Design Request
Part 1: Create a mobile app launch screen and logo

Part 2: Create a mobile app experience for window washers to browse dirty window requests, review request details and submit proposals
This was a good exercise because I've washed two windows in the past year
Platform: iOS (mobile)

Screens: Launch, Browse, Details, and Proposal

Data Available: name, address & phone, number of windows & stories, screens, needs furniture moved, parking, access to water, and photos (optional)
Primary Goal: Drive proposal submissions

KPI: Total request views and submissions

Secondary Goal: Encourage use of the recommended price

KPI: Usage of price vs. custom price

Main User Persona: Individual washer (not a company), returning and familiar with the app and its settings
Design Tools
Brainstorming: Pen and paper

Research: Dribbble, Behance, Medium, Google

Design: Adobe XD

Accessibility: Contrast

Animation: Principle
Research & Inspiration
Booking services: TaskRabbit, Airbnb, Priceline, Google Flights

Mobile component: Sliders, date/time pickers, cards

Best practices: Card and F-pattern design, WCAG color contrast

Guerrilla research: I asked six friends this question:

If you’re doing a job for someone in your area, what is most important when deciding whether to do it or not?

Answer themes: Price, distance and the more information on the person requesting.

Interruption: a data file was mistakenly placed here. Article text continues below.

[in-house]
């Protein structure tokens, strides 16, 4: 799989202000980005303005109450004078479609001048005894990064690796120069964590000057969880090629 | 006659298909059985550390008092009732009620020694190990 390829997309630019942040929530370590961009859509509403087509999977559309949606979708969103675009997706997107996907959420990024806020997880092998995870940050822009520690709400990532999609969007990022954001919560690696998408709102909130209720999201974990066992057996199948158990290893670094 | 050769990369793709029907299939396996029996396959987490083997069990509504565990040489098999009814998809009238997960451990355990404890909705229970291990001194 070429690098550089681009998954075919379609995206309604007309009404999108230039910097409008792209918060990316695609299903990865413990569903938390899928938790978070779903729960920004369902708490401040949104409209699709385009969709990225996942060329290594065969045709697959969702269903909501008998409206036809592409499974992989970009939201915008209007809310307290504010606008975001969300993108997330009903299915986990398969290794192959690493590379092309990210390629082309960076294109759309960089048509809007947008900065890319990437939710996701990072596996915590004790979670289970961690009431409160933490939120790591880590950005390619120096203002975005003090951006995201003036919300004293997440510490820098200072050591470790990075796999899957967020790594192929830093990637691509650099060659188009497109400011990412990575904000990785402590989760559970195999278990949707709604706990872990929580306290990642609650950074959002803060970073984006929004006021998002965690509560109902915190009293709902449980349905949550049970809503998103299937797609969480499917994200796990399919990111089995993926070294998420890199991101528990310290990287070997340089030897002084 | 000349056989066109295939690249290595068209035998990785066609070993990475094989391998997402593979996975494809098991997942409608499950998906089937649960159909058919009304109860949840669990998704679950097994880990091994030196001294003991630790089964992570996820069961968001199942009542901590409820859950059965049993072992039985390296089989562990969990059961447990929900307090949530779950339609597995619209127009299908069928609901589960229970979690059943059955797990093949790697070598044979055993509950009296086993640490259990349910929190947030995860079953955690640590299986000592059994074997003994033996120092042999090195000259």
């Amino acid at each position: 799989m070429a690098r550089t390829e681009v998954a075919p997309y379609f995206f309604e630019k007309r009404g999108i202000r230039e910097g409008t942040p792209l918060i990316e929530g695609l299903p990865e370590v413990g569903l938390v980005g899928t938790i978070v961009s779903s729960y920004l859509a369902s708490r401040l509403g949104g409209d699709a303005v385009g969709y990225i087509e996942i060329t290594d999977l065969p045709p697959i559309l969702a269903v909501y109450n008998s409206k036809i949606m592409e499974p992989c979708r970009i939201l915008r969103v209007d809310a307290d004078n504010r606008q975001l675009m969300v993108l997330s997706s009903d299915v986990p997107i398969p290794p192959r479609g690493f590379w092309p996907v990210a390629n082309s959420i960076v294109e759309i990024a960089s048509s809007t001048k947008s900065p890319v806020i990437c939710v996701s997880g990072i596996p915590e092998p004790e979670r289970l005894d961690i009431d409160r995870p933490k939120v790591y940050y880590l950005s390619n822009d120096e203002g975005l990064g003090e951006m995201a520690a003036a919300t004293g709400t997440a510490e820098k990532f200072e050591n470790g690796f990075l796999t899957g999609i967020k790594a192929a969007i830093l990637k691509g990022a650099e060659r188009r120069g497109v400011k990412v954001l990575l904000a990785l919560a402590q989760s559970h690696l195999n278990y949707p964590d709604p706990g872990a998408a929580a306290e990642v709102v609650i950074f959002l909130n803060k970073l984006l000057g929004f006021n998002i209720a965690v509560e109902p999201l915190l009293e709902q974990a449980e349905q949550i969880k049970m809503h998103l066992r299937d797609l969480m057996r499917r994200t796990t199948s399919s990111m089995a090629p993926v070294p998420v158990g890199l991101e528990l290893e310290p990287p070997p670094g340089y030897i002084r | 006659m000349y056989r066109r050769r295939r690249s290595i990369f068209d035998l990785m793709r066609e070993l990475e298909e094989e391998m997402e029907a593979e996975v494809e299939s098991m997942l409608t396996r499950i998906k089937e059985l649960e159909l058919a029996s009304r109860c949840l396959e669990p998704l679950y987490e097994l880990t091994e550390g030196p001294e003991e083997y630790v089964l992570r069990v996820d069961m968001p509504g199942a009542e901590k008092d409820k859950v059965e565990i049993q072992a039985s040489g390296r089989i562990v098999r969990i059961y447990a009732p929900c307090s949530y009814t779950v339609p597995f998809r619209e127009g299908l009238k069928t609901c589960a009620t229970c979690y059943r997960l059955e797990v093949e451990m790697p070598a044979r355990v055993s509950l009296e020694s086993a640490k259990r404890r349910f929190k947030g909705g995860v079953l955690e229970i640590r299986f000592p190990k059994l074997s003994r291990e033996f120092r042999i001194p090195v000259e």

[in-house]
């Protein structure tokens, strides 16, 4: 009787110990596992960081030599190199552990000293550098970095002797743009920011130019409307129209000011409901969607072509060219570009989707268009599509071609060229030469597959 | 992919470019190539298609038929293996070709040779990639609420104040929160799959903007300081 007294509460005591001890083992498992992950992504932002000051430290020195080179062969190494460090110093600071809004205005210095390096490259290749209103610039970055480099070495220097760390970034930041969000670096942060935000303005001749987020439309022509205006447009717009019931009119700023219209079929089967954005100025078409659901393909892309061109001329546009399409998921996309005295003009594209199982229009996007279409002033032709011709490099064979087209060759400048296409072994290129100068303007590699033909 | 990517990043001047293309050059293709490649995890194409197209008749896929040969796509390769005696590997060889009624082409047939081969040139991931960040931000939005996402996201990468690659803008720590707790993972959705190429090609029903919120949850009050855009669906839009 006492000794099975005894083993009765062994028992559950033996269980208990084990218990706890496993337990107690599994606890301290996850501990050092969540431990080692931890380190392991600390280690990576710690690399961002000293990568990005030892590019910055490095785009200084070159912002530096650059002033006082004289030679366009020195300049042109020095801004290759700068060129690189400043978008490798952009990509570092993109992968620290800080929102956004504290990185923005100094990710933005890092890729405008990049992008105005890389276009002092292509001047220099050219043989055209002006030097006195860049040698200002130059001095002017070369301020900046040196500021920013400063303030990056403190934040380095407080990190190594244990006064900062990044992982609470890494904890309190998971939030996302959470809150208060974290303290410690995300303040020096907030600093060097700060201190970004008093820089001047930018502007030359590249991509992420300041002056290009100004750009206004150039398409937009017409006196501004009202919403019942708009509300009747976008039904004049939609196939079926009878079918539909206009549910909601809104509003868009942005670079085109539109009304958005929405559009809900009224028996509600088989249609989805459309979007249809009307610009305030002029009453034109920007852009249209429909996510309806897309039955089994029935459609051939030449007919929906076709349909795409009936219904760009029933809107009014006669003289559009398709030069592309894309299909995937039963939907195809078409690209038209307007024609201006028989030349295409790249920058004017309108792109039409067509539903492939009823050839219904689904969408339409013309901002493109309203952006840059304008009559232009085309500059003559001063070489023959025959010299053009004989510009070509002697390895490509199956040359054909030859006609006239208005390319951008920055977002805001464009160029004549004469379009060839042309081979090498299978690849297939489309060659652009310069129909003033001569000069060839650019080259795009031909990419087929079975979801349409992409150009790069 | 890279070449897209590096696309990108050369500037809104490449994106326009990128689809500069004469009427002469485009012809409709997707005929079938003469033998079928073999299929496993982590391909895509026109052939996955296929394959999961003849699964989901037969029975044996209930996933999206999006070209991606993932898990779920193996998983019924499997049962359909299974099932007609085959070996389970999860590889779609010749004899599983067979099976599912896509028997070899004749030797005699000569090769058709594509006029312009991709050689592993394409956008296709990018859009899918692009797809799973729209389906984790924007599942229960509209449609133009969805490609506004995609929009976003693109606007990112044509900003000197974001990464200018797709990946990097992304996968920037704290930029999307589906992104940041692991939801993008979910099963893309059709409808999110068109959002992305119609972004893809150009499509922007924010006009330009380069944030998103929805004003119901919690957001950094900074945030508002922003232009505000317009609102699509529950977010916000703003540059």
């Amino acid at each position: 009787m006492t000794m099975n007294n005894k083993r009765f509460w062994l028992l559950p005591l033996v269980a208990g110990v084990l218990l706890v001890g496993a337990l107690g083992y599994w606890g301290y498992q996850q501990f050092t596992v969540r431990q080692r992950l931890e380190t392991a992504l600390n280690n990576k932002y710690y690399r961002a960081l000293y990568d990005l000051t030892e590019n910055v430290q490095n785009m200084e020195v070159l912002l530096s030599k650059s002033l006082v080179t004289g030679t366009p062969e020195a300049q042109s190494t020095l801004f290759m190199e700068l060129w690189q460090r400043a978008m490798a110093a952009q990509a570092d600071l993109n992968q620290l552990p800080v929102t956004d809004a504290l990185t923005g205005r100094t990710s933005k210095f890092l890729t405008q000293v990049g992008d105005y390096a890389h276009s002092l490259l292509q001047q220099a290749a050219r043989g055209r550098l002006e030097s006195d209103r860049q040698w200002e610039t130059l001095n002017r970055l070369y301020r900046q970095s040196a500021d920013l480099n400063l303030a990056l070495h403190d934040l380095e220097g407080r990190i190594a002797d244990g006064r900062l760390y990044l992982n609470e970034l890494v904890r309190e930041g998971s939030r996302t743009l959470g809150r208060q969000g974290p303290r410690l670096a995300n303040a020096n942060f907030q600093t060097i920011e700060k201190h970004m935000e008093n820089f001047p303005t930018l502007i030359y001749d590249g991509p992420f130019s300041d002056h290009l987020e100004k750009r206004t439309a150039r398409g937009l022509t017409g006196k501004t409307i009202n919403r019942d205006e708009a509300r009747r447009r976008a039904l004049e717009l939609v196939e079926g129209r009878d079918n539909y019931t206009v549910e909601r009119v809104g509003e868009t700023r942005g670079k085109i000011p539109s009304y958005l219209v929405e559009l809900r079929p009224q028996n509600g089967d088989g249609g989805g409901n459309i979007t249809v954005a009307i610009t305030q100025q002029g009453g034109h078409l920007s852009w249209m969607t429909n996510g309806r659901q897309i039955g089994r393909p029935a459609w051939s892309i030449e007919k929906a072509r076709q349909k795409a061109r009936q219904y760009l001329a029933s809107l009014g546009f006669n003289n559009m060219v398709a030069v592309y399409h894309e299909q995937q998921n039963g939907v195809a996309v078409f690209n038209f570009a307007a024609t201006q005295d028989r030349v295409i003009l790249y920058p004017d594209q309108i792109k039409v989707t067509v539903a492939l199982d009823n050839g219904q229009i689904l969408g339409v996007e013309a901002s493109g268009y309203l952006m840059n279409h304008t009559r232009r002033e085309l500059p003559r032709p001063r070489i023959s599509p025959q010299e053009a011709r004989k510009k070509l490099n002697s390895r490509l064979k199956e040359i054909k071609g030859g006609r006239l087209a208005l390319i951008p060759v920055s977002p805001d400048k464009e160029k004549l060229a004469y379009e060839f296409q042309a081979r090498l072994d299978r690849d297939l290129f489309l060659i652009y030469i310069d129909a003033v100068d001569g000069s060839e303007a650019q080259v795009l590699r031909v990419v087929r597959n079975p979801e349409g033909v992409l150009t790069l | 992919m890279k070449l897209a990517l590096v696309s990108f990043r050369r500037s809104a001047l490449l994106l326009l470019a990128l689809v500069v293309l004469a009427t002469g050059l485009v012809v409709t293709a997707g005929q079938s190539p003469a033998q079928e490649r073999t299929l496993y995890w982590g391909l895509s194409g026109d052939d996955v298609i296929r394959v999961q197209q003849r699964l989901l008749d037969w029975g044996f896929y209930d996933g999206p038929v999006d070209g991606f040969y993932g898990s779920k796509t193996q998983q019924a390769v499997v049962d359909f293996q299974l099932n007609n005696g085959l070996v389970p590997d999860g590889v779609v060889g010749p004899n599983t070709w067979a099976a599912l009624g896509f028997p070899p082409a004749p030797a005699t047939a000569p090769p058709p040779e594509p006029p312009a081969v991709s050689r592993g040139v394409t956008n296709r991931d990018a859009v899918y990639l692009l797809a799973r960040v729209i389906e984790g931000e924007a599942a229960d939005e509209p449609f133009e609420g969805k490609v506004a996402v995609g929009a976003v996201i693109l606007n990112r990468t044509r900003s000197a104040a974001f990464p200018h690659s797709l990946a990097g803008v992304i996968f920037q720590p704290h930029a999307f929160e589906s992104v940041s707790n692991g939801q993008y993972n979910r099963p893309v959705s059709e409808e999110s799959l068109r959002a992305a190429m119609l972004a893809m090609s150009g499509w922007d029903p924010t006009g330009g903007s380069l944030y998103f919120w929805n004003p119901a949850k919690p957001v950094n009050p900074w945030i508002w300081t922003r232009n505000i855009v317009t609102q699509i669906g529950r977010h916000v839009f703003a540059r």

Logo lock-up: the app name with a simple mark of a square window
Logo variations of blue, white, and one-color black and white
Initial brainstorming and rough wireframes for the app experience
Sketch of the user flow from request review to proposal
The request page is a feed of potential jobs with top-level, at-a-glance information
Scroll animation on the request page with a persistent navigation bar
Request details page with the snapshot, location, property details, photos, contact info and similar requests
Scroll animation on the request details page with the proposal CTA anchored at the bottom
Proposal modal flow: Enter the price, day and time, then submit and explore more options
If a user rejects a request, they are asked to explain why
Final Thoughts
Edge cases (no results, too many results, recommended price disparities) were an afterthought but could change some of the design decisions.

Visualizing proposals to jobs ratio could have helped emphasize submission or caution washers of over-submitting.

It would have helped to better understand the users: what’s important to washers (price, windows, etc) as well as time sensitivity on requests
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